Other significant women of the thirteenth through fifteenth centuries include Hechthild of Magdeburg, Gertrude the Great, Angela of Foligno, Bridget of Sweden, Catherine of Sienna, Catherine of Sweden, Margery Kempe, Julian of Norwich, Joan of Arc, Catherine of Genoa, Isabella of Castile, and Maragaret Beaufort.
Scholars & Defenders of the Faith
Marcella (325-410), an important teacher in the early church was highly esteemed by Jerome. Active on the front lines, she interacted with heretics bringing them to a better understanding of Christian truth. Her palace on the Aventine Hill became a centre of Christian influence. At one point, when a dispute arose in Rome concerning the meaning of the Scriptures, Jerome asked Marcella to settle it. Her “Church of the Household” was not only a refuge for study and prayer, but a centre for deeds of Christian charity and sacrifice. It was here that another woman Fabiola, received inspiration to establish the first hospitals in Rome. Marcella later established the first religious retreat for women on the outskirts of Rome.
Also at Marcella’s “Church of the Household” Paula (347-404) and her daughter Eustochium first made their decision to assist Jerome in his Latin translation of the Bible. They went to Bethlehem to aid in his work revising and correcting his translations and making new Latin translations from the Hebrew and Greek texts. In turn, Jerome dedicated some of his books to them. Paula founded three convents and a monastery in Bethlehem, where Biblical manuscripts were copied. This became a model for what soon became the universal practice at monasteries for many centuries.
Hilda (614-680) was appointed by Aidan as abbess of the convent at Hartlepool in County Durham in 649. Ten years later, she founded a double monastery for men and women at Whitby in Yorkshire, which became world famous as a school of theology and literature. Five of her disciples became bishops and a sixth, Caedmon, became the earliest known English poet.
Hildegard of Bingen (1098-1179), a German abbess, mystic, and writer, was known throughout all of Europe. Skilled in subjects as diverse as theology, medicine and politics. She did not hesitate to rebuke the sins of the greatest men of her time in both Church and state. She exerted a wide influence among many people, including the Emperor Frederick Barbarossa and various kings, prelates, and saints. Many miracles were attributed to her during her lifetime.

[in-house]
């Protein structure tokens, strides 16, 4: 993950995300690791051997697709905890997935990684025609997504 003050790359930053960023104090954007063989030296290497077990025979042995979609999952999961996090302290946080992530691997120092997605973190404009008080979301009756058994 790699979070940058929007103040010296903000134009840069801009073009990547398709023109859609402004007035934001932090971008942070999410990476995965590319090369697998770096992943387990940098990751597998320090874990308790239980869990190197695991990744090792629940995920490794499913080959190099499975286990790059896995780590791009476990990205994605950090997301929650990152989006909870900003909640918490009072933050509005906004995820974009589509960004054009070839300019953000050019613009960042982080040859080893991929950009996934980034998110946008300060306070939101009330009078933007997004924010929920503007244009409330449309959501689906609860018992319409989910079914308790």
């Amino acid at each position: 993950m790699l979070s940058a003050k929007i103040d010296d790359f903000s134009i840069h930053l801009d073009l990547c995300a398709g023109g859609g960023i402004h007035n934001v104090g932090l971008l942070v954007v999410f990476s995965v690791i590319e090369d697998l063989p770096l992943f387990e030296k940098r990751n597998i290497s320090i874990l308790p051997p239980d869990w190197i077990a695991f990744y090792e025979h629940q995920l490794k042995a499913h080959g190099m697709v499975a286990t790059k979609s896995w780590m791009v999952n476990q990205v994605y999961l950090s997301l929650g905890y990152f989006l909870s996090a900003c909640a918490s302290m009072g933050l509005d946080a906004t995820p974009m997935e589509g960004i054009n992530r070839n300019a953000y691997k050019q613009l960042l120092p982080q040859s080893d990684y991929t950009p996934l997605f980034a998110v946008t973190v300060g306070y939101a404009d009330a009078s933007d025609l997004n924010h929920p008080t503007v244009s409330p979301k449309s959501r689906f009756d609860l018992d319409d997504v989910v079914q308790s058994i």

Madame Guyon (1648-1717), a French mystic, was imprisoned on several occasions for long periods of time because of her beliefs but she was never known to complain. An author of forty books, including a twenty-volume commentary of the Bible. She had a wide following particularly in France and Switzerland. Among those profoundly influenced by her ministry was Archbishop Francois Fenelon.
During the Reformation a member of the Bavarian nobility Argula von Grumback (1492-1563), challenged the Rector and all of the faculty of the University of Ingolstadt to a debate in which she would defend the principles of the Protestant Reformation. She offered to base this debate upon a translation of the Bible published prior to the outbreak of the Reformation. She was permitted to present her position in 1523 in Nuremberg before the heads of the Empire. Martin Luther wrote of her “that most noble woman Argula von Stauffer, is there making a valiant fight with great spirit, boldness of speech and knowledge of Christ.” Her extensive education and fine critical abilities enabled her to become a force to be reckoned with. She conducted church meetings in her home and officiated at funerals.
Two other important leaders of the Protestant Reformation were Margaret of Navarre (1492-1549) and her daughter Jeanne d’Albret (1528-1572), the grandmother and mother of King Henry IV of France, who issued the Edict of Nantes, granting religious toleration to the French Protestants for almost a century. Jeanne d’Albret held services of the new Reformed faith in her palace apartment. As a friend of John Calvin, she also used her palace as an institute for Reformation study.
Leaders in Denominational Movements
During the Puritan era, Anne Hutchinson (1591-1643), became influential in Boston and opened her home to large classes of women. It is estimated that as many as eighty overflowed the doorstep of her house, at a time when Boston only had a population of about 1,000.
The meetings grew rapidly and soon men also began to attend. Among her loyal followers was Henry Vane who served for a short time as governor of the Massachusetts Bay Colony. Within two years of her arrival from England, she had the strongest consistency of any leader in the entire colony.
Her large following coupled with her strong exegetical and homiletical skills, deep Christian commitment and insightful understanding of spiritual truths may have incurred the jealousy of several New England ministers who became uncomfortable enough with her successes that she was accused of heresy and banished from the Massachusetts Bay Colony in 1638.